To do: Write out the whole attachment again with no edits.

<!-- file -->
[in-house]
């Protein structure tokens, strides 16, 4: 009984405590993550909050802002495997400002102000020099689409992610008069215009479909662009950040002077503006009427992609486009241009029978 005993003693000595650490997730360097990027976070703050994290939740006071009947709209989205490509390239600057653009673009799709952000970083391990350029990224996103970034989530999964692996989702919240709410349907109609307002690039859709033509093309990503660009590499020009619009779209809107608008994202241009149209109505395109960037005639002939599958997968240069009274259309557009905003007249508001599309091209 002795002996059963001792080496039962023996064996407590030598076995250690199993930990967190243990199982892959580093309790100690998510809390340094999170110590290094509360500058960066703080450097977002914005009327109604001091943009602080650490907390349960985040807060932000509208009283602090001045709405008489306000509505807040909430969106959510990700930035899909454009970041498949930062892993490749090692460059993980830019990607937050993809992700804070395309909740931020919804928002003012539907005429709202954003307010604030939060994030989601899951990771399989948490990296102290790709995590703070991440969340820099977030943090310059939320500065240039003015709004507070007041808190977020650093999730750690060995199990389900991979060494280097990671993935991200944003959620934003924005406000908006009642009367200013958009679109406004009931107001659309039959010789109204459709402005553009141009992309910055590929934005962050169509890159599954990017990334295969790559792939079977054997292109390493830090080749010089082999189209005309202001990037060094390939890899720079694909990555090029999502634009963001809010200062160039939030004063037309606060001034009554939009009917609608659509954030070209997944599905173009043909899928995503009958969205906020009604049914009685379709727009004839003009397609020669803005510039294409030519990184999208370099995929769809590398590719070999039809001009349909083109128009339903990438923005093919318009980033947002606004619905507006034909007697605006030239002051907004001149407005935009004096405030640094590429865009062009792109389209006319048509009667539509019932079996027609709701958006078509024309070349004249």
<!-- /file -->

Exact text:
[in-house]
């Protein structure tokens, strides 16, 4: 009984405590993550909050802002495997400002102000020099689409992610008069215009479909662009950040002077503006009427992609486009241009029978 005993003693000595650490997730360097990027976070703050994290939740006071009947709209989205490509390239600057653009673009799709952000970083391990350029990224996103970034989530999964692996989702919240709410349907109609307002690039859709033509093309990503660009590499020009619009779209809107608008994202241009149209109505395109960037005639002939599958997968240069009274259309557009905003007249508001599309091209 002795002996059963001792080496039962023996064996407590030598076995250690199993930990967190243990199982892959580093309790100690998510809390340094999170110590290094509360500058960066703080450097977002914005009327109604001091943009602080650490907390349960985040807060932000509208009283602090001045709405008489306000509505807040909430969106959510990700930035899909454009970041498949930062892993490749090692460059993980830019990607937050993809992700804070395309909740931020919804928002003012539907005429709202954003307010604030939060994030989601899951990771399989948490990296102290790709995590703070991440969340820099977030943090310059939320500065240039003015709004507070007041808190977020650093999730750690060995199990389900991979060494280097990671993935991200944003959620934003924005406000908006009642009367200013958009679109406004009931107001659309039959010789109204459709402005553009141009992309910055590929934005962050169509890159599954990017990334295969790559792939079977054997292109390493830090080749010089082999189209005309202001990037060094390939890899720079694909990555090029999502634009963001809010200062160039939030004063037309606060001034009554939009009917609608659509954030070209997944599905173009043909899928995503009958969205906020009604049914009685379709727009004839003009397609020669803005510039294409030519990184999208370099995929769809590398590719070999039809001009349909083109128009339903990438923005093919318009980033947002606004619905507006034909007697605006030239002051907004001149407005935009004096405030640094590429865009062009792109389209006319048509009667539509019932079996027609709701958006078509024309070349004249």